We need to be careful about how we talk about it. Then we can uphold it as the good thing that it is. Here are some things that describe a wise person: a woman who is seeking to love her husband and love her family. There are some principles here that we can certainly glean but to place that upon people as like the grid is crazy town. I don’t want to digress too far and get us way off track here, but Proverbs 31 is interesting in terms of the woman described there. When we think about some of the conversations that are had in evangelicalism, about women and what they should be doing or shouldn’t be doing, like headship and management of the household and all these things. I see a pretty strong woman who is managing a household in Proverbs 31 and that’s not often discussed.

I’m going to say things that are going to get me in trouble, but hyper headship and pietistic dudes in the church will take Proverbs 31 and say all kinds of absurd things from it while ignoring the fact that this woman is strong, assertive, make decisions, very entrepreneurial, and resourceful. She is what we would call today a strong woman, and so many guys just sort of poopoo that idea. They talk out of both sides of their mouths and I don’t want to rant about that for a long time.

But you were talking about selective application.

Jon Moffitt:

There’s a chapter in Chad Bird’s book Upside-Down Spirituality called “Love Will Not Sustain Your Marriage: The Failure to Find Our Soulmate”. What is really helpful in this book is that Chad dismantles this theory that you have to find the right person and you fall in love, then love will be what sustains it. As I just think about the Proverbs 31 woman, there’s a phrase that Chad uses in this book – I’m going to pull it up because I found it to be extremely helpful if you put the pressure of your spouse being the perfect person: they complete me, they fulfill me, they make me feel loved, they make me feel happy. He says, “To expect all that from another person is not to ask them to be a spouse. It’s demanding they be a god.” And I was like, “Yes, absolutely.” To look at Proverbs 31 and say, “I’m expecting this of you without grace and mercy.” Ecclesiastes comes in and says, “Okay, we are messy, we are dirty, we are frail, we are broken.” Life is a massive pancake batter splatter; it’s everywhere. That’s what life is. It’s not the swimsuit model. It is the mom that has had been puked on and the dad who has been underneath the car and you come together and you say, “I love you because of what Christ has done for me and the joy I get of caring for you.” That’s real love. But yet the whole market and Disney dignifies it into saying, “No, real Christianity and real love looks like this.”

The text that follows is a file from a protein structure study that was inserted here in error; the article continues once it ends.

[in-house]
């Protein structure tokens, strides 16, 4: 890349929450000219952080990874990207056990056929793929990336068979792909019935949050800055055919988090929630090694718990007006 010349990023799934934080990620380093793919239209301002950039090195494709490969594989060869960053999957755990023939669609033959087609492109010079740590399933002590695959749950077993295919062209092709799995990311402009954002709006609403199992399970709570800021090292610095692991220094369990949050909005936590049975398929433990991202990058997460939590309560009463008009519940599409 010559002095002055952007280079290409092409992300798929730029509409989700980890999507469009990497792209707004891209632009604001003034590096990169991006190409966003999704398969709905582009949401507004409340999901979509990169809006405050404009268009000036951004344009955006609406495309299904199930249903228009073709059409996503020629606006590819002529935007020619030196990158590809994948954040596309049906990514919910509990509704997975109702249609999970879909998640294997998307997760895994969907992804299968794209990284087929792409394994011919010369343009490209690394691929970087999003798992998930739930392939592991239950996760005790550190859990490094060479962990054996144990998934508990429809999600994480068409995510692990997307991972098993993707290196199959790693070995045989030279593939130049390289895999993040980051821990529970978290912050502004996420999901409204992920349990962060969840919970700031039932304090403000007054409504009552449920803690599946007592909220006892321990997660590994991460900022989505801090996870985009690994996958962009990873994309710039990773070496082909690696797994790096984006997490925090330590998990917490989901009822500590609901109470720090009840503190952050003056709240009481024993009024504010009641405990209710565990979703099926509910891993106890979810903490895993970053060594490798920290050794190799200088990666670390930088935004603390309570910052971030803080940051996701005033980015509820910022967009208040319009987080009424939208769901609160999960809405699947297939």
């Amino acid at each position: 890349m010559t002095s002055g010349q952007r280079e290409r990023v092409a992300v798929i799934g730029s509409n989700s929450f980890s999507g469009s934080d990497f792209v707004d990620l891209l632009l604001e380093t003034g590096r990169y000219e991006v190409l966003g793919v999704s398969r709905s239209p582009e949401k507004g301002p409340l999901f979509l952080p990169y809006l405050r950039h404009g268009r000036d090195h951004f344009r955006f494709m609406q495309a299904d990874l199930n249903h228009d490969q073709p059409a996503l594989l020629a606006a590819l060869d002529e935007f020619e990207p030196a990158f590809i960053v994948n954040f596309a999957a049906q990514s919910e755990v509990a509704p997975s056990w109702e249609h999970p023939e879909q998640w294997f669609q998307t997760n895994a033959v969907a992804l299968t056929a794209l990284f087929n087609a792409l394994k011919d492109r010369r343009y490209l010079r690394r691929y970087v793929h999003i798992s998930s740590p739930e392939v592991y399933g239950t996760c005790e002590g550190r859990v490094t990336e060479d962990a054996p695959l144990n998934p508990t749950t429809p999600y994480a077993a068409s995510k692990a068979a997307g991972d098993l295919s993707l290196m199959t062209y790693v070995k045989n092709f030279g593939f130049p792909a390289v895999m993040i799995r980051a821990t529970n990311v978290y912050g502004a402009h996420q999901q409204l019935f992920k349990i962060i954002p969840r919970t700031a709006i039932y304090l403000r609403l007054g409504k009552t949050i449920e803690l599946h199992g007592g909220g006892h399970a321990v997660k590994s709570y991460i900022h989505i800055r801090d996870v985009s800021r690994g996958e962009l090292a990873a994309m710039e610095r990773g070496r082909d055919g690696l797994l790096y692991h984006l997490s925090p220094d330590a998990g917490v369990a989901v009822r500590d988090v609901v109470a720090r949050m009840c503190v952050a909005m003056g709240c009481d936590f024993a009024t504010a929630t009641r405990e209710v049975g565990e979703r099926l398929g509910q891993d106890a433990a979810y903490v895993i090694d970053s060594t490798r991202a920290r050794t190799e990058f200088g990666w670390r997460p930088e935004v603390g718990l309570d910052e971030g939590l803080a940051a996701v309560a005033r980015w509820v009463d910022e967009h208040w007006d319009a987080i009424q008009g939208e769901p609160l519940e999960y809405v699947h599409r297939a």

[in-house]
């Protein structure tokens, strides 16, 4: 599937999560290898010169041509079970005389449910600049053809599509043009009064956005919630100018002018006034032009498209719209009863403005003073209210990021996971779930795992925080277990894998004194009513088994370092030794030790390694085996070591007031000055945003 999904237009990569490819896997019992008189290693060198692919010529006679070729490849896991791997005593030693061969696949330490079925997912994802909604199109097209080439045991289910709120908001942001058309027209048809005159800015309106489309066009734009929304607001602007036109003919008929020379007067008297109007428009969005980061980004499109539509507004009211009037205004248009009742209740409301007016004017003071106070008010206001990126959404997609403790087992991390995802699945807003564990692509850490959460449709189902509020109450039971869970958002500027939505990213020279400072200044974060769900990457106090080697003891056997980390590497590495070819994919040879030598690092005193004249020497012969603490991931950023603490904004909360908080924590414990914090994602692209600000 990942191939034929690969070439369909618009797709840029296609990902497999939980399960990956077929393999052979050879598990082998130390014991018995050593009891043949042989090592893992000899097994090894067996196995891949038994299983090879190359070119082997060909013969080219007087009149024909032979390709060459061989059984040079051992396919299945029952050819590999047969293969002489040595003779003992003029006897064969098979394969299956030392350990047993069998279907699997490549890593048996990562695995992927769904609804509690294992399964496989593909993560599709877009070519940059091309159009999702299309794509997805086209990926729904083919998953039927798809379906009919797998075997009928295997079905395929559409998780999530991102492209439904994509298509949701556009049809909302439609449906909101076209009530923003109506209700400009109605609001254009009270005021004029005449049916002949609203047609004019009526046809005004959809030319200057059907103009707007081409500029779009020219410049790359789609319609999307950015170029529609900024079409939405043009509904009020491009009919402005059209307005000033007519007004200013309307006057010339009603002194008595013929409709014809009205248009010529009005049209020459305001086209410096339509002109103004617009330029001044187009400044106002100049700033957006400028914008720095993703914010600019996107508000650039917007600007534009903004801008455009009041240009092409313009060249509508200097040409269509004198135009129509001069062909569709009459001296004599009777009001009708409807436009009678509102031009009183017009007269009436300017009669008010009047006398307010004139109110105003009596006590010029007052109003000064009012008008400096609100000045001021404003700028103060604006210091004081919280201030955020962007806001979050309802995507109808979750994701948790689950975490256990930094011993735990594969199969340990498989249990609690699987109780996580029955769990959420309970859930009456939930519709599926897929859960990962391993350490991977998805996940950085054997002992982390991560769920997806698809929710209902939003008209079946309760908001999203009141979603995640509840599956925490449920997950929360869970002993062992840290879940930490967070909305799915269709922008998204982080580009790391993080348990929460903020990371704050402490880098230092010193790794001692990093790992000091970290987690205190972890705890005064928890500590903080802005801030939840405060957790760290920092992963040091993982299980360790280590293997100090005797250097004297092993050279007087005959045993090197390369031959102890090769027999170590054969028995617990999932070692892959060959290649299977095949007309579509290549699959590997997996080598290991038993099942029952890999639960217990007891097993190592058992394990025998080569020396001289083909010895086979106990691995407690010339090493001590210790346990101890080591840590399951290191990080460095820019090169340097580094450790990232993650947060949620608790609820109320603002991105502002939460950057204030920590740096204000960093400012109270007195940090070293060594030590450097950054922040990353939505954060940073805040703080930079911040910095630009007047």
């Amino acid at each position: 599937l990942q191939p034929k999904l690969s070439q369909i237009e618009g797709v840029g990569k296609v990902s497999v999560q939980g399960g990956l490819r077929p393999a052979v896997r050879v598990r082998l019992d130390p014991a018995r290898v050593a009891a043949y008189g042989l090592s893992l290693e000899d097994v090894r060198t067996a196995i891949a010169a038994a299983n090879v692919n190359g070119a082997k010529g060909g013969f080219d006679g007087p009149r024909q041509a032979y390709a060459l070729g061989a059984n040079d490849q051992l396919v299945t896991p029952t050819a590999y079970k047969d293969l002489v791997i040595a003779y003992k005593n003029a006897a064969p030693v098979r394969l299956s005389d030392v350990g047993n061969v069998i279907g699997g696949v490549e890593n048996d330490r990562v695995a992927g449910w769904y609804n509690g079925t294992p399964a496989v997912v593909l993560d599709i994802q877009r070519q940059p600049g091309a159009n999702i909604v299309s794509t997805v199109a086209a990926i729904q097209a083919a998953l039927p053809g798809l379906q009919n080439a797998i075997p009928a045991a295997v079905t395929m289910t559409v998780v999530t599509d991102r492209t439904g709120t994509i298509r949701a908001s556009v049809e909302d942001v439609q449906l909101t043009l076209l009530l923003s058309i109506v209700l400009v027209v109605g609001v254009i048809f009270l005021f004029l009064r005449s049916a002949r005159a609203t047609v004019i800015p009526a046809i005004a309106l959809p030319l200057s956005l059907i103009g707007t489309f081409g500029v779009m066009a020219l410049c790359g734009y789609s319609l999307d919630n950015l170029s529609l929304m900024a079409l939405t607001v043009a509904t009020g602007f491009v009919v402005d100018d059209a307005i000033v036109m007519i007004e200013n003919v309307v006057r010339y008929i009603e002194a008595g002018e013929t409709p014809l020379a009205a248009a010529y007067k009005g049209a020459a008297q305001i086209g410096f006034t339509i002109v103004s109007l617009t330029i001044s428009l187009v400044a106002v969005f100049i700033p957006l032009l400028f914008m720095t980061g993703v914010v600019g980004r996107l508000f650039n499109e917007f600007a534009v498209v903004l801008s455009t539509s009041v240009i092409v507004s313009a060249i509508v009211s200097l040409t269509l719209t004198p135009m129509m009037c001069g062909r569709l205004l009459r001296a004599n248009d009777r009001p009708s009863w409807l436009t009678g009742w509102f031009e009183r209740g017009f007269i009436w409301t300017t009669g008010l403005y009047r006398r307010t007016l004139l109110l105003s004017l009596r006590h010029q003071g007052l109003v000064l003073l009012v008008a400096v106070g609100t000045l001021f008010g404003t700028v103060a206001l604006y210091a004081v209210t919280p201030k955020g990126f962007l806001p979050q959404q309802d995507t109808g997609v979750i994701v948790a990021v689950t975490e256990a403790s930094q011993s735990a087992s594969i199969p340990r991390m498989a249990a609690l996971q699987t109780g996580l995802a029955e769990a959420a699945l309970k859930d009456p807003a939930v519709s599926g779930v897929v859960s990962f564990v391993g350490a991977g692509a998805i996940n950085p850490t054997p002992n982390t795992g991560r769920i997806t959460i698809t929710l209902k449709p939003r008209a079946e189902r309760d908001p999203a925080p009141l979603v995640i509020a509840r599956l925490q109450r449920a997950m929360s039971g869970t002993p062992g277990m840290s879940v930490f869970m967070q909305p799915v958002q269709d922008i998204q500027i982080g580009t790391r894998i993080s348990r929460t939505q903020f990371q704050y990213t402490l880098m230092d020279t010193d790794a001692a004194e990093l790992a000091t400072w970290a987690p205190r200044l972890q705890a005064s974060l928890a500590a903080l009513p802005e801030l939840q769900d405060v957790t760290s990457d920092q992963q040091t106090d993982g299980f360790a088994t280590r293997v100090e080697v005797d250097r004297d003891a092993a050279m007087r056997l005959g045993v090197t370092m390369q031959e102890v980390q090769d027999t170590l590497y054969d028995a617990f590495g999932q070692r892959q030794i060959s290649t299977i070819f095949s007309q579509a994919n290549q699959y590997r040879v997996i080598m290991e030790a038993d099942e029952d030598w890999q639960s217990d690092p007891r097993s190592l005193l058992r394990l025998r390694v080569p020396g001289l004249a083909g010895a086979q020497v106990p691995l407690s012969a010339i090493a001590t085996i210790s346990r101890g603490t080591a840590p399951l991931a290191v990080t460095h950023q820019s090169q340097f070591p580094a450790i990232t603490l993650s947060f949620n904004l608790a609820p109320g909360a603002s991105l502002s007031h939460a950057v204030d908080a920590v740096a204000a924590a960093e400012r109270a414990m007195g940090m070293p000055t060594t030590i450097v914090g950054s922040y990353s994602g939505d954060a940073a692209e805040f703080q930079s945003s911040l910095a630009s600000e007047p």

Justin Perdue: